The Amazon Prime Video crew made a smooth transition to the studio

The Amazon Prime Video crew made a smooth transition to the studio

The well-travelled quarterback-turned-analyst is part of Amazon Prime Video’s “Saturday Night Football” team that will broadcast its first NFL game the day after Thanksgiving in 2023.

Ryan Fitzpatrick is already looking forward to the next Black Friday.

The well-travelled quarterback-turned-analyst is part of Amazon Prime Video’s “Saturday Night Football” team that will broadcast its first NFL game the day after Thanksgiving in 2023.

“It’s a great idea. It’s a great time to play. Everyone will be ready to watch more football,” said Fitzpatrick. AP Pro Football podcast. “So I think this is a big win for Amazon and I’m really looking forward to it, I’m really looking forward to the city where we’ll be for Thanksgiving next year and the city we’ll be doing.”

Three-time All-Pro cornerback Richard Sherman and four-time Pro Bowl tackle Andrew Whitworth have made the seamless transition right from the court to the studio this season, joining Hall of Fame tight end Tony Gonzalez and host Charissa Thompson for Amazon pregame, cover. The end of the first half and after the match.

Veteran Al Michaels calls the matches with Kirk Herbstreit in the booth and sideline reporter Kylie Hartung.

Fitzpatrick, Sherman, Whitworth, Gonzalez and Thompson are on site for most of the games. They developed an on-air chemistry by spending a lot of time together off set, including dinner on Wednesday nights before games.

“I think that was a really important part, just getting to know everyone as an individual,” said Fitzpatrick. “Yeah, I knew Tony Gonzalez the footballer, but when I got to know his family a little bit, I heard dad joke after dad joke, I kind of learned his personality and then I catch him up a little bit with some of his quirks and then throw it in my face. It’s a lot like a locker room.” clothing in this regard.

Fitzpatrick, who played for nine teams in 16 seasons in the NFL, called Thompson the team’s QB.

“I think Carissa, especially early on, did a great job of keeping us in line,” he said. “We had three new guys on the desk that hadn’t done this before. And she did a great job of directing traffic and helping us figure it out. As time went on throughout the season, the chemistry got a lot better, especially that on-air chemistry of who’s talking when and what points That can be run, how fast a point has to be put in. And so Karissa is definitely still the quarterback, but she has to run a little bit less and has to babysit a little bit less than she did early in the season.”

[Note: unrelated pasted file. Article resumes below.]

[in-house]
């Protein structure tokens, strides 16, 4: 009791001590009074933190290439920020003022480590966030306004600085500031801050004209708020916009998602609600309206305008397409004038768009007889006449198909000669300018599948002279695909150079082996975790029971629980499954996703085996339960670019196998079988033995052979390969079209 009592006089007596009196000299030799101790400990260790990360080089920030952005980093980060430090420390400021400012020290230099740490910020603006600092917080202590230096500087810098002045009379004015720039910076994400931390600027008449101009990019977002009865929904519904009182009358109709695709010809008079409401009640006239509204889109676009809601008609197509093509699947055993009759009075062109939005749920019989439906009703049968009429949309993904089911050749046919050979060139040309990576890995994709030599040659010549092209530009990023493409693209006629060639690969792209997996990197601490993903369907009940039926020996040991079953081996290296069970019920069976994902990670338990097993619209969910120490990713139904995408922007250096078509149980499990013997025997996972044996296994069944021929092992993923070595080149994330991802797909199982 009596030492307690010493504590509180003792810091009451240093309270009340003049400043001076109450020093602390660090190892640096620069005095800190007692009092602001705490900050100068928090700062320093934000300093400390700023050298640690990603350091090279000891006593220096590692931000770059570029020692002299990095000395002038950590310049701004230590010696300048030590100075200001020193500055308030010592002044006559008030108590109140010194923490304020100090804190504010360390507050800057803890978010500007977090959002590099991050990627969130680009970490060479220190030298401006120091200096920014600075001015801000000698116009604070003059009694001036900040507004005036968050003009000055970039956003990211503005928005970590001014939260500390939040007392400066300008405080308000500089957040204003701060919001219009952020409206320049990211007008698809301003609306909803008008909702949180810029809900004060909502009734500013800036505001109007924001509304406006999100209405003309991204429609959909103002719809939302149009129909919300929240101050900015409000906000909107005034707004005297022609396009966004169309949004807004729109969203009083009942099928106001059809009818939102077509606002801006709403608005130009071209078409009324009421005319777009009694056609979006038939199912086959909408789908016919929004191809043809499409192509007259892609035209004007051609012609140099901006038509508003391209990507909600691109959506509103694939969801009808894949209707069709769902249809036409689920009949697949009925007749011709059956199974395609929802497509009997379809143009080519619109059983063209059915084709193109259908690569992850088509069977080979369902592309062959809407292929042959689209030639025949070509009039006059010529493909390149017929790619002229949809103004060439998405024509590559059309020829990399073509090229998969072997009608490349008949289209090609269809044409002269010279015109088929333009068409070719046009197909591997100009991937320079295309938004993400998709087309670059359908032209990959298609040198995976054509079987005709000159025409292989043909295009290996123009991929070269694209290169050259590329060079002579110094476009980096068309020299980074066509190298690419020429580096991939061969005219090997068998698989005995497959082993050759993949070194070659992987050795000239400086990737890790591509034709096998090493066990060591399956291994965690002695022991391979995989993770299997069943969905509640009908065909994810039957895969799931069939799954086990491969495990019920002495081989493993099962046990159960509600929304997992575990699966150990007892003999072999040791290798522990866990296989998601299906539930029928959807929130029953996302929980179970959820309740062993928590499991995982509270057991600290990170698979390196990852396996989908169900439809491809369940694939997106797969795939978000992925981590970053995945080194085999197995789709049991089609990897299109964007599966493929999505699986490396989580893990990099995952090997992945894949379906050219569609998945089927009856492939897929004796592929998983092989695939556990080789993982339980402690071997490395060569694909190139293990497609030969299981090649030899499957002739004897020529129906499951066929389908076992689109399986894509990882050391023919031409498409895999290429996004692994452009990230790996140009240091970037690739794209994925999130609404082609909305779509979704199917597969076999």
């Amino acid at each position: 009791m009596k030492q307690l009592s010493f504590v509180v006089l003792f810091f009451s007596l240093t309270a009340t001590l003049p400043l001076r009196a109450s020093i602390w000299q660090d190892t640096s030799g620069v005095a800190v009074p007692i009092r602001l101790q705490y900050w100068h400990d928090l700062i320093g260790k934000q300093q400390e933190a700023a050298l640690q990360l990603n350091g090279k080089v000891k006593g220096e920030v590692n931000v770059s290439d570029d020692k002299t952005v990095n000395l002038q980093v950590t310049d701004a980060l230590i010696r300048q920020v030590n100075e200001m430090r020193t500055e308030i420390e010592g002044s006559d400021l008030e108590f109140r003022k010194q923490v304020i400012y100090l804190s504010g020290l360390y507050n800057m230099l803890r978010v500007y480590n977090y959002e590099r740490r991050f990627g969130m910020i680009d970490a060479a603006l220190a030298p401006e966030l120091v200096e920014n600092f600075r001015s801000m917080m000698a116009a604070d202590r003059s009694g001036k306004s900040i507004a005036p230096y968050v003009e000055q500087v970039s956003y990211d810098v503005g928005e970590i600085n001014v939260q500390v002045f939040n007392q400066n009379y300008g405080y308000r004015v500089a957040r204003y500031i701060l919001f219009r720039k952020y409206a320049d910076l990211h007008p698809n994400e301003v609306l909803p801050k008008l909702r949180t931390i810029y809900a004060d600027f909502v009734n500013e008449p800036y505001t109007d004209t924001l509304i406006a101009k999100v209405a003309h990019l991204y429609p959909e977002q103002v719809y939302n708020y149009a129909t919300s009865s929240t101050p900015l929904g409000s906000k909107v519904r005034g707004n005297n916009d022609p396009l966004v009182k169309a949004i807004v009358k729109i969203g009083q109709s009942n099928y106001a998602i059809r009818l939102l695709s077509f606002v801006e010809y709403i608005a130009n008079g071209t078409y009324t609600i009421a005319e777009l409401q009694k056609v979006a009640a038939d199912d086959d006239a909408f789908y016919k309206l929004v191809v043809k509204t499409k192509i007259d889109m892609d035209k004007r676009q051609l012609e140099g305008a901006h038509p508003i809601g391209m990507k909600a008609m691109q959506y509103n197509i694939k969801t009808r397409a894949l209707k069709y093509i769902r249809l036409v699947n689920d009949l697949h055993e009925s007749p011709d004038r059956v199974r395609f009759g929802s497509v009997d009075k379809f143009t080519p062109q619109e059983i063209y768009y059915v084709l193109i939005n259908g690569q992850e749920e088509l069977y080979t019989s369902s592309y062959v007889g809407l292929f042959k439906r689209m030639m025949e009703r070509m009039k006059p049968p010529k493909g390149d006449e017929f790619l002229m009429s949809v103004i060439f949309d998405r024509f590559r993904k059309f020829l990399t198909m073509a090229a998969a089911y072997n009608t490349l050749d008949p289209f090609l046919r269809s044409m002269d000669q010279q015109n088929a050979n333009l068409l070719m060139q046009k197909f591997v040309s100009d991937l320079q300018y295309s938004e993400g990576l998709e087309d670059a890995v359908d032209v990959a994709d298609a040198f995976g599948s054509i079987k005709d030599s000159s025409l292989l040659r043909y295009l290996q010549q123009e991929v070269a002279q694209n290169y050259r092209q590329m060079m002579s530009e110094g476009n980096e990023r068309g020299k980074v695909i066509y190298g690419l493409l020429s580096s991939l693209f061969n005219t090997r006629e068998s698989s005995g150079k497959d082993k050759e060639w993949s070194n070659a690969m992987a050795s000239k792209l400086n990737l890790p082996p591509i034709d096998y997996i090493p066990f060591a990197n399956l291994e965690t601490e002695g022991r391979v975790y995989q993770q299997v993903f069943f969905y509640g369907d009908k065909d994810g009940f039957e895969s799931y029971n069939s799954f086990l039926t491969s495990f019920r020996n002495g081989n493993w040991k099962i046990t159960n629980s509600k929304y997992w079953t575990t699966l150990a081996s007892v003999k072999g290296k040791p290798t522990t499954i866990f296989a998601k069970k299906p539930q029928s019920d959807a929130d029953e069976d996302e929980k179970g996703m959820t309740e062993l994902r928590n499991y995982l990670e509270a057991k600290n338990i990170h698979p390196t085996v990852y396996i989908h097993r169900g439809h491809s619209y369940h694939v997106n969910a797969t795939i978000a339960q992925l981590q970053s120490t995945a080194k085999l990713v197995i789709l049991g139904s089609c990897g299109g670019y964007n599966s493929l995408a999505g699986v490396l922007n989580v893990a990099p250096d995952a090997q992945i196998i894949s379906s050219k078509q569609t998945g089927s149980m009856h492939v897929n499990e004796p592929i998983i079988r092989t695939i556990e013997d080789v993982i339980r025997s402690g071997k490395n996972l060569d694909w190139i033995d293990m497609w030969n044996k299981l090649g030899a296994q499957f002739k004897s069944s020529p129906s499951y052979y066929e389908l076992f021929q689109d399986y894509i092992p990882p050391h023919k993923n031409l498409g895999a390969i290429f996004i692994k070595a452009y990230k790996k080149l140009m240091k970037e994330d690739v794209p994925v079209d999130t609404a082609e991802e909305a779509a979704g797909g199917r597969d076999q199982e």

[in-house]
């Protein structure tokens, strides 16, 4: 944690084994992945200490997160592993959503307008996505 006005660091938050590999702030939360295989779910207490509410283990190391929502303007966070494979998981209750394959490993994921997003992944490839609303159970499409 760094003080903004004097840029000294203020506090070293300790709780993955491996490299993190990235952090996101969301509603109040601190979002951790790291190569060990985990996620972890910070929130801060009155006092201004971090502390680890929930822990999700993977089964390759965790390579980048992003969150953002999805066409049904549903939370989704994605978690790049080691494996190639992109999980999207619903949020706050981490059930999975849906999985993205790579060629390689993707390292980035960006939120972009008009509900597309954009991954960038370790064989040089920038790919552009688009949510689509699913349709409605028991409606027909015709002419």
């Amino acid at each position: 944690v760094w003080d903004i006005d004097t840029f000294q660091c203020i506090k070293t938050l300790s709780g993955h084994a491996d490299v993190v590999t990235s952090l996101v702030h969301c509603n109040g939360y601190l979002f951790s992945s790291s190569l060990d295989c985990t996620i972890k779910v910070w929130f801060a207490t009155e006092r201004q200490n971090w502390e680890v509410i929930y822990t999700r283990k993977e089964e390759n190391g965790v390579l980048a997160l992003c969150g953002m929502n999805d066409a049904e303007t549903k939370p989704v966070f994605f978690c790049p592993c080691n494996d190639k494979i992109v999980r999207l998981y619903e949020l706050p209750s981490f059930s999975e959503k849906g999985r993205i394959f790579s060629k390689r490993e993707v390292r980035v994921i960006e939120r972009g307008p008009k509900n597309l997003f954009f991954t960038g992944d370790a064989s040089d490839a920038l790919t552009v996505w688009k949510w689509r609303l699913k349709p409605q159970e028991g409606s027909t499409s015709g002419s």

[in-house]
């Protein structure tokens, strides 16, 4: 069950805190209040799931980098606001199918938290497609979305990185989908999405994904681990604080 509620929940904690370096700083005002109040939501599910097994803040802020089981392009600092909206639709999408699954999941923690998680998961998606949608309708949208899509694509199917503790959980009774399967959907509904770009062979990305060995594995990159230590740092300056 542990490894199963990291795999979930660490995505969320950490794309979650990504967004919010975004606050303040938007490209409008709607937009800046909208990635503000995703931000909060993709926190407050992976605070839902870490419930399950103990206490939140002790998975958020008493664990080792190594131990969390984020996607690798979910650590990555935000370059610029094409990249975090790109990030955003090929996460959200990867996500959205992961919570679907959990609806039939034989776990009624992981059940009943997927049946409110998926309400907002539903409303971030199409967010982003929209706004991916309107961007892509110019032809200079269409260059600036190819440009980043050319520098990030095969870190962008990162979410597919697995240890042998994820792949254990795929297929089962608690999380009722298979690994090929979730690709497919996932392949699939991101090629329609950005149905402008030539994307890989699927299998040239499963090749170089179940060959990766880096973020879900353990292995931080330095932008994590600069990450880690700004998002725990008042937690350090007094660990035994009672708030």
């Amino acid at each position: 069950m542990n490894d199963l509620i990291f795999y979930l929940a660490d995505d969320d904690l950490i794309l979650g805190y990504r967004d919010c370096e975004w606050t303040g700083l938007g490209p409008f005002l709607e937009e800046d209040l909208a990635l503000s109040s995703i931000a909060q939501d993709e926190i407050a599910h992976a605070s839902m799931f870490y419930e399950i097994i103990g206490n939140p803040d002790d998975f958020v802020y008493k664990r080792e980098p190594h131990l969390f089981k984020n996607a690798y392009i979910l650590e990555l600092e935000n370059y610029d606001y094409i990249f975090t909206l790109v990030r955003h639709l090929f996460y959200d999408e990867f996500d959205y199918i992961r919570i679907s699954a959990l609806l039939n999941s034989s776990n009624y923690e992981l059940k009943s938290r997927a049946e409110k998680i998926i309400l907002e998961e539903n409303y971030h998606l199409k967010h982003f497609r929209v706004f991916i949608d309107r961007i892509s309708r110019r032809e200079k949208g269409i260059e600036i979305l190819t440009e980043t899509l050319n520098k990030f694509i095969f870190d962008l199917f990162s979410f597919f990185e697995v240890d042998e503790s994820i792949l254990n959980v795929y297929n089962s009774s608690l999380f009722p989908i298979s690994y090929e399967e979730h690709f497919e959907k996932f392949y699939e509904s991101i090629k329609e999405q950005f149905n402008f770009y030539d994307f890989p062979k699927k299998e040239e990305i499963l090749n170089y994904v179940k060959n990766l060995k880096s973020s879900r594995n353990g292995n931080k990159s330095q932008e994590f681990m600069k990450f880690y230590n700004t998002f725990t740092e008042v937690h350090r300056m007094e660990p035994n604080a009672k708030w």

Sherman, who played 11 seasons with Seattle, San Francisco and Tampa Bay, enjoyed building new relationships with his new teammates.

“It shows that we enjoy being around each other,” he said. “We enjoy getting to know each other, getting to know each other’s families. And I think that translates on camera.”

Whitworth, a Super Bowl champion with the Los Angeles Rams last season, had less experience speaking for cameras than anyone on the crew.

“When you’re a regular employee, my copy of the media is somebody has a tape recorder and the locker room has been all cleaned up, and it’s just me and the only person on record asking me a couple of questions,” Whitworth said. “There’s no pressure, no pressure, and no one really cares much unless you say something flashy. When you talk about being blunt, I literally had no experience. I think my biggest press conference ever was on my retirement day.”

Whitworth quickly caught on by being a thoroughbred.

“I will literally be who I am,” he said.

Part of that is wardrobe and appearance. FitzMagic has a big beard. Whitworth wears a hood under his jacket.

“I’ve always loved wearing hoodies. I think my old big neck makes me look awkward in collared shirts sometimes,” Whitworth said.

Mary Donoghue, Amazon’s vice president of global sports video, called on Whitworth as the crew coach.

“In our production meetings, he’d give speeches in the locker room,” Donoghue said before the Ravens played the Pirates in a Thursday night game last month. “It almost made us cry.”

When Amazon and the NFL signed an 11-year agreement—the first time the league had sold a batch of games to a streaming service—Donoghue set out to assemble a crew with unique perspectives.

“We spent a lot of time with a lot of different talents,” she said. “We wanted energy, excitement and good mates, people who work hard together and have fun. We wanted to bring something new to the fans. We quickly focused on having people off the field. These guys have been getting better hour by hour, getting more comfortable. They’ve had a chemistry from day one. It’s been amazing. We have a really high bar. We’re happy with where we are and we’re only getting better.”


#Amazon #Prime #Video #crew #smooth #transition #studio

Leave a Comment

Your email address will not be published. Required fields are marked *